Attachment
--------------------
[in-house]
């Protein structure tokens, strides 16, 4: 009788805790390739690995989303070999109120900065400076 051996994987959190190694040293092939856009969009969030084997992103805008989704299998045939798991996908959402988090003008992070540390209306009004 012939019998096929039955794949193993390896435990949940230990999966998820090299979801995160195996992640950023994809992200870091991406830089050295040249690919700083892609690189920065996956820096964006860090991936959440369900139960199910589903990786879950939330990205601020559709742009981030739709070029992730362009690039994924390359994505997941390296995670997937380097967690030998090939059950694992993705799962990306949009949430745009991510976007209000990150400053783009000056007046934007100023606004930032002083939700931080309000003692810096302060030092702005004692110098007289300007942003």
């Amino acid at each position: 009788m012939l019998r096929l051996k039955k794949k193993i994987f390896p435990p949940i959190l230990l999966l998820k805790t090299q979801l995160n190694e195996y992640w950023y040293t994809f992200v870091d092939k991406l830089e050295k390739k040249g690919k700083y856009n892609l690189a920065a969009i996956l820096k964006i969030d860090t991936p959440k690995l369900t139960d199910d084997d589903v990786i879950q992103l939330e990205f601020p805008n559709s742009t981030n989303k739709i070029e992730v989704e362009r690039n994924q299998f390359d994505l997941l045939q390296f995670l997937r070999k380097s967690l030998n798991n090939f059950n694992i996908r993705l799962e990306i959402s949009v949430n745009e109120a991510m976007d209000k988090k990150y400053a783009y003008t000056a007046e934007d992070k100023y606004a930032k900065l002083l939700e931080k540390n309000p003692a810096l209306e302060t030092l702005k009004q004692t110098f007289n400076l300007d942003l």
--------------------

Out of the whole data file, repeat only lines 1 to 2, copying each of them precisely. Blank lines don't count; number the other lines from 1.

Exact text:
[in-house]
């Protein structure tokens, strides 16, 4: 009788805790390739690995989303070999109120900065400076 051996994987959190190694040293092939856009969009969030084997992103805008989704299998045939798991996908959402988090003008992070540390209306009004 012939019998096929039955794949193993390896435990949940230990999966998820090299979801995160195996992640950023994809992200870091991406830089050295040249690919700083892609690189920065996956820096964006860090991936959440369900139960199910589903990786879950939330990205601020559709742009981030739709070029992730362009690039994924390359994505997941390296995670997937380097967690030998090939059950694992993705799962990306949009949430745009991510976007209000990150400053783009000056007046934007100023606004930032002083939700931080309000003692810096302060030092702005004692110098007289300007942003």